Early estimates suggest last year’s honey production was down more than 30 percent.
The dismal numbers are partially due to problems that have been plaguing honeybees for several years. The insects are dying at alarming rates, and scientists say some combination of pesticide use, viruses and parasites could be to blame.
This is a problem nationwide, but in Kentucky and Indiana weather contributed to both the honeybee die-off and dismal honey production.
Rob Green is the director of the Indiana Beekeeping School. He says for years, as beekeeping declined, the country relied on feral bees to pollinate crops. But:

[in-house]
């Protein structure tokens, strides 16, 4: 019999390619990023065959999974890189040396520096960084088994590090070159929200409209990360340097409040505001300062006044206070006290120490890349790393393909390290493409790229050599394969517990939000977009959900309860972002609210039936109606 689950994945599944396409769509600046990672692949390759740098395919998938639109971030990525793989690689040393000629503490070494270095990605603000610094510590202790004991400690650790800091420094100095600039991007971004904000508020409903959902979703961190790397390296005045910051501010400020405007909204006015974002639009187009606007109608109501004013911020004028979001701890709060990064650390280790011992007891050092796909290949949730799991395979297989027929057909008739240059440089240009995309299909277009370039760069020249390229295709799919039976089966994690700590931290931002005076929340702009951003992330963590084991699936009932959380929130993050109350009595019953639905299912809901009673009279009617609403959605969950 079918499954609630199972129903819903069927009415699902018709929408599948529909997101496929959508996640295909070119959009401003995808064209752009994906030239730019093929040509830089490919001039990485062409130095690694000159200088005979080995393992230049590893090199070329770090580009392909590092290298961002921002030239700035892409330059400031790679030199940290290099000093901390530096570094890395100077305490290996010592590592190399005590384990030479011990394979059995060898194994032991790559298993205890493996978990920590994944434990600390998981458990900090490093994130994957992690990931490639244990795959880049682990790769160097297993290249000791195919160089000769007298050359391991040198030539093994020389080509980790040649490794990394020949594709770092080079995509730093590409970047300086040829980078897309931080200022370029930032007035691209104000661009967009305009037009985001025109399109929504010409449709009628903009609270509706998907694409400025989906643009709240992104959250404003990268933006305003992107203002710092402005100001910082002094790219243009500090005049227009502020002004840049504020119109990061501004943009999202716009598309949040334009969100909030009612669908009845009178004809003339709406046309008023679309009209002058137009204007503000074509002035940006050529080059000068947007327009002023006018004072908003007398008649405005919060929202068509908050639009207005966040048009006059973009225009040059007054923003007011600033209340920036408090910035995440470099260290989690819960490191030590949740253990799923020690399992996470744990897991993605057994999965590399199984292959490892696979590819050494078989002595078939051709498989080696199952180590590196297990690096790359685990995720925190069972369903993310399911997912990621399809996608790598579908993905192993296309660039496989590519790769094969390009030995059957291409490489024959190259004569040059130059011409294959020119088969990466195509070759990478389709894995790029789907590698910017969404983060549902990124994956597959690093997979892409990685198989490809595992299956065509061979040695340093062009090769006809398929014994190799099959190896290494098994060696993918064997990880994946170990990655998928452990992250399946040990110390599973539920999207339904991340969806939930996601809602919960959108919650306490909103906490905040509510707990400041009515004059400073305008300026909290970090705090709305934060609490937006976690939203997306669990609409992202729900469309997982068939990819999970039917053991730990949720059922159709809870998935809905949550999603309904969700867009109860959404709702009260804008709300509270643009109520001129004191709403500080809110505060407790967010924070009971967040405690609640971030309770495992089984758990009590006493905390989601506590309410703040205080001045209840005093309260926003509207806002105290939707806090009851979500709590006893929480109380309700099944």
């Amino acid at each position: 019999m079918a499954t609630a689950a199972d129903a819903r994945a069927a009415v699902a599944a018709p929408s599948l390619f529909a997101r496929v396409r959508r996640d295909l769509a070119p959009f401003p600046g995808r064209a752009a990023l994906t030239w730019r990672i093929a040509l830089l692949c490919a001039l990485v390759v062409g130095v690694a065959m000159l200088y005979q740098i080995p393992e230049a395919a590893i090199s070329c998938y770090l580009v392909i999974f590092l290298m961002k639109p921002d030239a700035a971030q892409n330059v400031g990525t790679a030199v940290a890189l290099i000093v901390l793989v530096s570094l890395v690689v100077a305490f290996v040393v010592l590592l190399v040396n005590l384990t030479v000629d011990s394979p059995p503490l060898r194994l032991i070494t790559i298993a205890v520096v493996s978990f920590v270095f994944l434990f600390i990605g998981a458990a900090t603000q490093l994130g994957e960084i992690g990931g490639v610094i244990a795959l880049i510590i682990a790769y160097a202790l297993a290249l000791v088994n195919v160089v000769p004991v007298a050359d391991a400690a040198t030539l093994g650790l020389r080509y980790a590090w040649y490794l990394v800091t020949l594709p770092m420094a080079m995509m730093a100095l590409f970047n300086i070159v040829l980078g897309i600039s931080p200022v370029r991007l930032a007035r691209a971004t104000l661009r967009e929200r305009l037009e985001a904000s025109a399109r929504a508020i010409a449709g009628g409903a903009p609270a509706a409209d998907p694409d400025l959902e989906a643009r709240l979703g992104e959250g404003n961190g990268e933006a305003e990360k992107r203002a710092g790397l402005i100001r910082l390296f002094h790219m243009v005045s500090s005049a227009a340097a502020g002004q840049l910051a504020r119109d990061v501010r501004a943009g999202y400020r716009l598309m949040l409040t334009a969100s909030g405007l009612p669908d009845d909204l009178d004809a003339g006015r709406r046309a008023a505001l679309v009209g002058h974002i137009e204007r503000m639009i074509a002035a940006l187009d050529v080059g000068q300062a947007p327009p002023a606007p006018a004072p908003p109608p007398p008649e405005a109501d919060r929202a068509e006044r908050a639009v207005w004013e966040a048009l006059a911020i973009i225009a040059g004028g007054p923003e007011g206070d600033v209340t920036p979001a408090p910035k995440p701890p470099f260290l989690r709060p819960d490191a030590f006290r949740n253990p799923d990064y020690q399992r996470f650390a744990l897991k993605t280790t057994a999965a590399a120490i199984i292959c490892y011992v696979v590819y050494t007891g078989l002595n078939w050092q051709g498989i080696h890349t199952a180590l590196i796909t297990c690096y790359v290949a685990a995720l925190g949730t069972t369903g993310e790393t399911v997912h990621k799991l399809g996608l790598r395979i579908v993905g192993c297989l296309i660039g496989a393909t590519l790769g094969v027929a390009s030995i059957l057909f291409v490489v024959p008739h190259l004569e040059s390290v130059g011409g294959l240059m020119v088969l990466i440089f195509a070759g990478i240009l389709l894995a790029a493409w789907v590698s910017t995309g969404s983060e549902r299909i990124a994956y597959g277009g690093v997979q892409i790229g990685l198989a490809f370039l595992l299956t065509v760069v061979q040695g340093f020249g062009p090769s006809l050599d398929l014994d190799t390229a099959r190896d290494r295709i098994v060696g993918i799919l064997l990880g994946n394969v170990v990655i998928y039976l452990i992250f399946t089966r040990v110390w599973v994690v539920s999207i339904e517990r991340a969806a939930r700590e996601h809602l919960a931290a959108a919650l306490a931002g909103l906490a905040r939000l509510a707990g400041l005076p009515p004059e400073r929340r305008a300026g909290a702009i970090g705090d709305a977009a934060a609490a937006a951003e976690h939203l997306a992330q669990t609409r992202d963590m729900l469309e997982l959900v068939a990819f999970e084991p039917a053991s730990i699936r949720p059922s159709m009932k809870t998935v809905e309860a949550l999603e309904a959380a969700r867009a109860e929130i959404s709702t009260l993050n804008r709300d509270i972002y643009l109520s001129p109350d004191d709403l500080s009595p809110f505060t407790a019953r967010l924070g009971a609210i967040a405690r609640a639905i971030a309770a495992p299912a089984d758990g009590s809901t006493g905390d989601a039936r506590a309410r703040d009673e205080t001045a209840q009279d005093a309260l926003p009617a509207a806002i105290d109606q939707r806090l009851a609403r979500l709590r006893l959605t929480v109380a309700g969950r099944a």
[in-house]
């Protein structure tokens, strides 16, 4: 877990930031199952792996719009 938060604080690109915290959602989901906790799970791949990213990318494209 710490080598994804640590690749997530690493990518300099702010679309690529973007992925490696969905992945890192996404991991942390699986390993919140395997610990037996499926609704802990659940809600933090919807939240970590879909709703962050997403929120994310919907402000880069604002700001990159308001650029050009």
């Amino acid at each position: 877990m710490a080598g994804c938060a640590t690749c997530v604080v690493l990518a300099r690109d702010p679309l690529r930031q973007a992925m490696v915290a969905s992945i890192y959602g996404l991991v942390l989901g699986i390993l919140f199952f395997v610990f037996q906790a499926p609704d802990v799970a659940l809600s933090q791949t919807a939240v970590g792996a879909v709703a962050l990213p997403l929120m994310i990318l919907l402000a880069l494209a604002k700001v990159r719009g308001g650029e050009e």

“The feral population crashed rather alarmingly over the last decade,” he said. “So the number of wild hives that are out there is greatly reduced.”
And he says encouraging people to take up beekeeping as a hobby is one partial solution to the problem.
“I think realistically, beekeepers keeping bees in a beehive at least allow us to analyze the problem we have, to take the measurements, to do the analysis on the bees, down to the genetic level, if necessary.”
The Indiana Beekeeping School is holding a two-day workshop for aspiring beekeepers later this month in Madison
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